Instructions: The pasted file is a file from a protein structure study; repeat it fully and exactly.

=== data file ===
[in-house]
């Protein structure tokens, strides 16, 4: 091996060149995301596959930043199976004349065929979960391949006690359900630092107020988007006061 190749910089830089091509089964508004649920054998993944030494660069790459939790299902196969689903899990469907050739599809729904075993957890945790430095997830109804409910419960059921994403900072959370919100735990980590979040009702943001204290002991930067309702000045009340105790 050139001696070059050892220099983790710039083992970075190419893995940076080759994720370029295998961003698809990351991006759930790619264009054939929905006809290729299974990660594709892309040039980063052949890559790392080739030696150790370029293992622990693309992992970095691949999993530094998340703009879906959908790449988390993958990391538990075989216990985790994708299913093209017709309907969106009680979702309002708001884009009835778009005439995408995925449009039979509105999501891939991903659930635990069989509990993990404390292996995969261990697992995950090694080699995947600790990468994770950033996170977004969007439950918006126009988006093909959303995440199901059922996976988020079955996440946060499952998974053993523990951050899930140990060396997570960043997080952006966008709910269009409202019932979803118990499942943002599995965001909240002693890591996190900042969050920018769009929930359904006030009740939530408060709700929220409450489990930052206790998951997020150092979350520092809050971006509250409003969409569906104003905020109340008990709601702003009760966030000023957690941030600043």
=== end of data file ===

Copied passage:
[in-house]
């Protein structure tokens, strides 16, 4: 091996060149995301596959930043199976004349065929979960391949006690359900630092107020988007006061 190749910089830089091509089964508004649920054998993944030494660069790459939790299902196969689903899990469907050739599809729904075993957890945790430095997830109804409910419960059921994403900072959370919100735990980590979040009702943001204290002991930067309702000045009340105790 050139001696070059050892220099983790710039083992970075190419893995940076080759994720370029295998961003698809990351991006759930790619264009054939929905006809290729299974990660594709892309040039980063052949890559790392080739030696150790370029293992622990693309992992970095691949999993530094998340703009879906959908790449988390993958990391538990075989216990985790994708299913093209017709309907969106009680979702309002708001884009009835778009005439995408995925449009039979509105999501891939991903659930635990069989509990993990404390292996995969261990697992995950090694080699995947600790990468994770950033996170977004969007439950918006126009988006093909959303995440199901059922996976988020079955996440946060499952998974053993523990951050899930140990060396997570960043997080952006966008709910269009409202019932979803118990499942943002599995965001909240002693890591996190900042969050920018769009929930359904006030009740939530408060709700929220409450489990930052206790998951997020150092979350520092809050971006509250409003969409569906104003905020109340008990709601702003009760966030000023957690941030600043």